And so, the One Inch Punch neckwarmer was born.
Just as a nerdy side note, each square measures 1".. hence the name.

US no 11 straight knitting needles
Malibrigo worsted weight yarn
2 Buttons
Darning needle to weave in ends and button sewing thread/needle
Gage: 4sts/4rows= 1".. if your gage differs, and you want to keep your squares an inch, definitely do a swatch and measure.

CO 30 sts
Knit 2 rows

Stripe A:
R1: k5, *p4, k4 repeat from * to last st, k1
R2: k1, *p4,k4 repeat from *to last st, k1.
Repeat R1 and R2 once more

Stripe B:
R1: k1, *p4, k4 repeat from * to last st, k1
R2: k5, *p4,k4 repeat from * to last st, k1
Repeat R1 and R2 once more

Continue alternating stripe A and B for 23" (or 23 squares)

Button holes:
Continuing in pattern as set, work 8 sts, then yo, k2tog, work to last 9 sts, yo, k2tog, work to end.
Return to pattern, and continue for another 4 rows.
K 2 rows for edge.
BO all stitches.

Sew on buttons, done!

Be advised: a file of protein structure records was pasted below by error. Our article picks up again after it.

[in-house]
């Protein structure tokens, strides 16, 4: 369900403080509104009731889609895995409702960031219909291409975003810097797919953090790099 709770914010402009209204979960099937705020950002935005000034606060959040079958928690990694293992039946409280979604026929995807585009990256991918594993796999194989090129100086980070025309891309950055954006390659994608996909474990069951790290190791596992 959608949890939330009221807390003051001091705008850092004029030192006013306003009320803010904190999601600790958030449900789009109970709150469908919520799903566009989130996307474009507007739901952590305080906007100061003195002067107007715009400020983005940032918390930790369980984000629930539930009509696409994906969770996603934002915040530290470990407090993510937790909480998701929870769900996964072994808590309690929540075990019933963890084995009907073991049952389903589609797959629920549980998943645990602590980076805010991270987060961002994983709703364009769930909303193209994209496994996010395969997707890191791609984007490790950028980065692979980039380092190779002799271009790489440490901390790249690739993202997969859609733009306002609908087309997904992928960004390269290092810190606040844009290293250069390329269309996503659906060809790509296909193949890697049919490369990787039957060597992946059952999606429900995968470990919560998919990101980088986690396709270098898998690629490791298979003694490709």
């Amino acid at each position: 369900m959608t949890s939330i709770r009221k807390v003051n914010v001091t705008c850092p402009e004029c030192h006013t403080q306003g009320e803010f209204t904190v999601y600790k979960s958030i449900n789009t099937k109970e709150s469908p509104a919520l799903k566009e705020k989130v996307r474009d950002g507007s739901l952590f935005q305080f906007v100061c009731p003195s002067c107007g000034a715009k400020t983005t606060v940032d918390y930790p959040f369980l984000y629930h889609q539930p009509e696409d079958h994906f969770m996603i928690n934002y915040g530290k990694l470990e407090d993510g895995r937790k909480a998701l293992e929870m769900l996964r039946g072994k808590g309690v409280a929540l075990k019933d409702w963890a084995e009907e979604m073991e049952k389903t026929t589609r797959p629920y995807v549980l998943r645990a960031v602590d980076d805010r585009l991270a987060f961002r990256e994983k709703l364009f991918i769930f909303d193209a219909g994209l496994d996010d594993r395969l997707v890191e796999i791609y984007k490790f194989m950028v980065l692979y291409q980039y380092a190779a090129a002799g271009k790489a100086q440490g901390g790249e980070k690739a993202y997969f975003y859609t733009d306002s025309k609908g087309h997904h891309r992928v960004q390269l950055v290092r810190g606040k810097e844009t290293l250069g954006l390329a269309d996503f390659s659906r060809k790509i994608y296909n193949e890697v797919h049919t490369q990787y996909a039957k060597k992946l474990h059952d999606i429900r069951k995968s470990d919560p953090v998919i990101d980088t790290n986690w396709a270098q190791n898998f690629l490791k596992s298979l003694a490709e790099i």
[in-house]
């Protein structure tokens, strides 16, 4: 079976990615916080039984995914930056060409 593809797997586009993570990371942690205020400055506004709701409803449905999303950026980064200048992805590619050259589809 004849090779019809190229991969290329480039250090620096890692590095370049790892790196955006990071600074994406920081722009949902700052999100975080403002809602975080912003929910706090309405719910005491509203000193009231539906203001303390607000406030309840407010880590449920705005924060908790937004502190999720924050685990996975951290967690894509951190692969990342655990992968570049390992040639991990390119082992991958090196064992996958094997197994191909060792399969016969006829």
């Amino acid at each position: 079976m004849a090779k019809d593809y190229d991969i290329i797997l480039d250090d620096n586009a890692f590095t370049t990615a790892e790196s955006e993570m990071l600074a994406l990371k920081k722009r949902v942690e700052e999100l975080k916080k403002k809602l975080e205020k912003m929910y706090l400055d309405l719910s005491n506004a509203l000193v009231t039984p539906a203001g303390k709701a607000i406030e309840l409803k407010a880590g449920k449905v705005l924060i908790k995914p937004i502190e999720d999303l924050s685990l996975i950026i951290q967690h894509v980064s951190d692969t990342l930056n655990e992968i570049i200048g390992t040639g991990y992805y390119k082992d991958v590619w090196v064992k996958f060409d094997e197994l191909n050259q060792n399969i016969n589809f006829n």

I really love this checkerboard weave stitch pattern. If you have any questions about my goofy pattern writing, please let me know.. I'll answer what I can!

Tuesday, September 21, 2010

Just Enough Frills for an Ascot

For my crochet class tonight, I wanted to create a project that is simple, pretty, and only involves the most basic of crochet stitches. Simplicity at it's best.

Worsted Weight Yarn (I used 1 skein of Debbie Stoller's Bamboo Ewe)
9.0 mm Crochet Hook
Darning Needle for weaving in ends

For scarf body,
Chain 18 stitches
Next, Double Crochet into the 2nd chain stitch from the end and then in every chain across. You should have 15 double crochets.
Make a turning chain of 2 stitches, turn work, and double crochet across row in each stitch, maintaining 15 double crochets on each row.
Continue this way until piece measures 28".

For the opening, start the next row as usual and complete 2 double crochets. Then make 12 chain stitches, and then double crochet into the last 2 stitches of the row.
*Update: It seems the opening is better if smaller, as it stretches out a bit.  Instead of 2 dc at each end, make 4, with a ch 8 in the center. 

Make a turning chain and then double crochet all stitches across row, 15 double crochet.
Continue until piece measures 6"-8" from opening and tie off.